Trace it backIt started with an article about how the free lunch is over for software engineers that a friend sent to me about two years ago. It basically stated that developers have been riding on the wave of Moore's law to save their butts, and it's not going to last forever. In addition, it's been known for a while that chip manufacturers are moving towards multi-core processors to increase performance. If developers are going to take advantage of hardware like they have been, they're going to have to learn how to program concurrent programs.
The problem is, programmers suck at it. It's well known that concurrent programming, as it stands, is not easy for humans. Even Tim Sweeney, the guy that architected the Unreal Engine (no mere programming mortal), thought it was hard. It was when I started looking beyond threads as a concurrency abstraction that I tripped over a programming language developed specifically for concurrency.
Yet Another Programming LanguageA friend of mine, who is a teacher (i.e. not a programmer), recently asked me, "Why learn more than one programming language?" Ahh, little did she know that programming languages inspire what verges on religious debates between programmers. My short answer was, "Each tool is better at one task than another." I was looking for another language that might do concurrency better.
I had always thought that I should learn more about functional programming. It seemed like an odd beast to me, especially since you don't change state through side-effects. "How do you get anything done?" It's kinda like when you first learned that you don't need GOTO, and subsequently, when you learned that FOR loops suck.
And yet, I never really found a need or a small project I could do with functional programming that might prove to be satisfying. It was only due to the search for better concurrency abstractions that I ran across Erlang, a functional programming language that is used explicitly because it's good at concurrency. In fact, it's pretty much the only one out there that touts concurrency as its strength.
It uses the actor model, where processes share no data and just pass messages around. Because there's nothing shared, there's no issue of synchronization or deadlocks. While not as sexy-sounding as futures or software transactional memory, the actor model falls nicely along the lines of complex and emergent systems--systems that have locally interacting parts with a global emergent behavior. Hrm...could one of these systems be good for a small side project to do in Erlang?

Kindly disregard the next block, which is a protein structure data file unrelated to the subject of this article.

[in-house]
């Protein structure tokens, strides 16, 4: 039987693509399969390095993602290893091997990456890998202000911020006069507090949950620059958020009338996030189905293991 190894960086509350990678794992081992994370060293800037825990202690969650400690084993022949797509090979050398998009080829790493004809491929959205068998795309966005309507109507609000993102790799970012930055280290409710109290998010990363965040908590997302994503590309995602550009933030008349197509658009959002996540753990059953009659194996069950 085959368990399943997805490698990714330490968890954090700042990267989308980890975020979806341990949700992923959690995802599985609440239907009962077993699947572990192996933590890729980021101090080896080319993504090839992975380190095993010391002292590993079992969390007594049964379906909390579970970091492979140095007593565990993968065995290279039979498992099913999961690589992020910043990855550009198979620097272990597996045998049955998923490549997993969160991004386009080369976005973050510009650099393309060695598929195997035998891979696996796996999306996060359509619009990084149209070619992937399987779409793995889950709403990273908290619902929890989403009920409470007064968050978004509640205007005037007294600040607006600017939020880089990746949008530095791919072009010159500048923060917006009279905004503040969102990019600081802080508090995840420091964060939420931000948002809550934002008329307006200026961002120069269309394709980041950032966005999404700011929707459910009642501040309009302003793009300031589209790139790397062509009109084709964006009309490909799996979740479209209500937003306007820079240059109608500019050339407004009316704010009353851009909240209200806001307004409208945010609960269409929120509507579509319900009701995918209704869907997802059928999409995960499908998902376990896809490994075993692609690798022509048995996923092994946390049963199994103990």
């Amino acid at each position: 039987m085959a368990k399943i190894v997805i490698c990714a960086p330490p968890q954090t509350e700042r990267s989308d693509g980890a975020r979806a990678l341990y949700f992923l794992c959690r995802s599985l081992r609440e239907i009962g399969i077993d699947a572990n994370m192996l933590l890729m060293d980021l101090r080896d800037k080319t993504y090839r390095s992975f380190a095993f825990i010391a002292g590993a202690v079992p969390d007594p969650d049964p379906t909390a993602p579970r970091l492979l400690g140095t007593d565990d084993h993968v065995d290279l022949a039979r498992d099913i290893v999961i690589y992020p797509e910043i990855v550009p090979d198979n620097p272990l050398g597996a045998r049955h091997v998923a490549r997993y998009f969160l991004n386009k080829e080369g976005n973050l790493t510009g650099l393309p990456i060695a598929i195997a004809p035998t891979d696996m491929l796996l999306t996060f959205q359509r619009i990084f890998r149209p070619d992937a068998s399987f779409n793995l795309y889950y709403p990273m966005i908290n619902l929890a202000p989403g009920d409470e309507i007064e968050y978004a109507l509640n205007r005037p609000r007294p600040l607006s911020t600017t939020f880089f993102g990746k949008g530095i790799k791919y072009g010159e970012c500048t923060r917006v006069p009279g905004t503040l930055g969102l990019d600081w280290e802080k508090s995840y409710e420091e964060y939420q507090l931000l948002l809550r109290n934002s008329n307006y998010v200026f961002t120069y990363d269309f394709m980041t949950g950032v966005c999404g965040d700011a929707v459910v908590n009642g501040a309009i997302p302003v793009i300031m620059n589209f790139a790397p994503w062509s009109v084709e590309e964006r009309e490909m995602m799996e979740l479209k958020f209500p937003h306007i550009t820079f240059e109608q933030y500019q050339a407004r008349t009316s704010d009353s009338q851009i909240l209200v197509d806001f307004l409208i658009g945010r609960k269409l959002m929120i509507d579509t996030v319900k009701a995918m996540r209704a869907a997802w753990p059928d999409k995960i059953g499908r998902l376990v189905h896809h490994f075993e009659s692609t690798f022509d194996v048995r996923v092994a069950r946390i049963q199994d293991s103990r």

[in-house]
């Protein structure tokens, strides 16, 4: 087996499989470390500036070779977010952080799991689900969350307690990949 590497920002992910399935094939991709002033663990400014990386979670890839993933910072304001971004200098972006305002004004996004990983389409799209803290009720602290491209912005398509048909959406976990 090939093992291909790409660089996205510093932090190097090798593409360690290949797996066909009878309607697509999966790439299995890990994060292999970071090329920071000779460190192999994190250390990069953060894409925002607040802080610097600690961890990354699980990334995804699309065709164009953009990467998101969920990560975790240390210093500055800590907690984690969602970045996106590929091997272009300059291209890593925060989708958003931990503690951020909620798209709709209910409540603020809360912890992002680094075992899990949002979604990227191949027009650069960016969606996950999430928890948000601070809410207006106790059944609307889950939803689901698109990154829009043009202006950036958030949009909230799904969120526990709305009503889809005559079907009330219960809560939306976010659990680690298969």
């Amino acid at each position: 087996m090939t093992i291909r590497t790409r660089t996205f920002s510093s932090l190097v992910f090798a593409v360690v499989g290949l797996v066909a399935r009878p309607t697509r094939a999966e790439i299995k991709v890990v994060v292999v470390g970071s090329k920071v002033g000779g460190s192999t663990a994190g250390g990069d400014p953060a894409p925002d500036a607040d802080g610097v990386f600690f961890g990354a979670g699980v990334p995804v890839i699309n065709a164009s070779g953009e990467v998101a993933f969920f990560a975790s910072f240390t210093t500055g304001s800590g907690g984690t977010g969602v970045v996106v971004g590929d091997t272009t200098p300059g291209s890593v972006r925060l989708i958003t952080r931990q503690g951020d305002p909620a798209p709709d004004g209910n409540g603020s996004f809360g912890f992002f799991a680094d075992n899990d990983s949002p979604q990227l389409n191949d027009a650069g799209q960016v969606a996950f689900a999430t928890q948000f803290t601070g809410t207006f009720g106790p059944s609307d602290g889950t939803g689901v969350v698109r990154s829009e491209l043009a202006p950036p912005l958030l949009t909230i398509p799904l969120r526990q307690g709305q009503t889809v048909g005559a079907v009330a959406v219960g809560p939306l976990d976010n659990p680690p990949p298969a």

How Gestalt, Mr. BrainArtificial neural networks seemed to be the perfect thing actually. A quick, quick diversion into what they are.
A feed-forward artificial neural network is basically a network of perceptrons that can be trained to classify (ie. recognize) patterns. You give the network a pattern as an input, it can tell you the classification of that input as an output.
You can think of a perceptron much like a neuron in your brain, where it has lots of inputs and one output. It's connected to other perceptrons through these inputs and outputs and there are weights attached to the input connections. If there is a
Even simpler, a perceptron is modeled as a function that takes a vector x as an input and outputs a number y. All it does is take the dot product of the input vector x with weights vector w, and pass it through a non-linear and continuous thresholding function, usually a sigmoid function. And you connect them up in layers, and you get an artificial neural network, that can learn to
It has to learn patterns by adjusting the weights between perceptrons in the network after each training example, and you tell it how wrong it was in recognizing the pattern. It does this by an algorithm called back propagation. It's the same page I lifted all these pictures from. I put all their pictures in an animated gif to illustrate (click on it to watch):
In the first part, the example propagates forward to an output. Then it propagates back the error. Lastly, it propagates forward the adjusted weights from the calculated error.
I think the shoe fits, sirWhy would this be a good fit as a subject to play with Erlang? Well, if you'll notice, each perceptron only takes input from its neighboring perceptrons, and only outputs to its neighbors. This is very much in line with the actor model of concurrency. Each process would be a perceptron, and would act as an autonomous agent that only interacts with other processes it comes into contact with--in this case, only other perceptrons it's connected to.
In addition, you'll also notice that in the animation, the perceptron values are calculated neuron by neuron. In a concurrent system, there's no reason to do this! You can actually do the calculation layer by layer, since the calculations of any individual perceptron only comes from the outputs of the perceptrons in the layers before it. Therefore, all outputs for perceptrons in a layer can be calculated in parallel.
Notice, however, that layers need to be calculated serially. I had originally thought that with the learning process propagating back and forth, maybe it could be pipelined. On closer examination, however, the best one can do is to feed-forward the next input one layer behind the adjusting of weights, to make the learning process go faster.
So I'm going to give it a shot on the side, and document it along the way, since a quick search on google revealed that though people talked about it, no one's ever really given some snippets on it. Wish me luck!
Erlang and Neural Networks Part I
Erlang and Neural Networks Part II
Erlang and Neural Networks Part III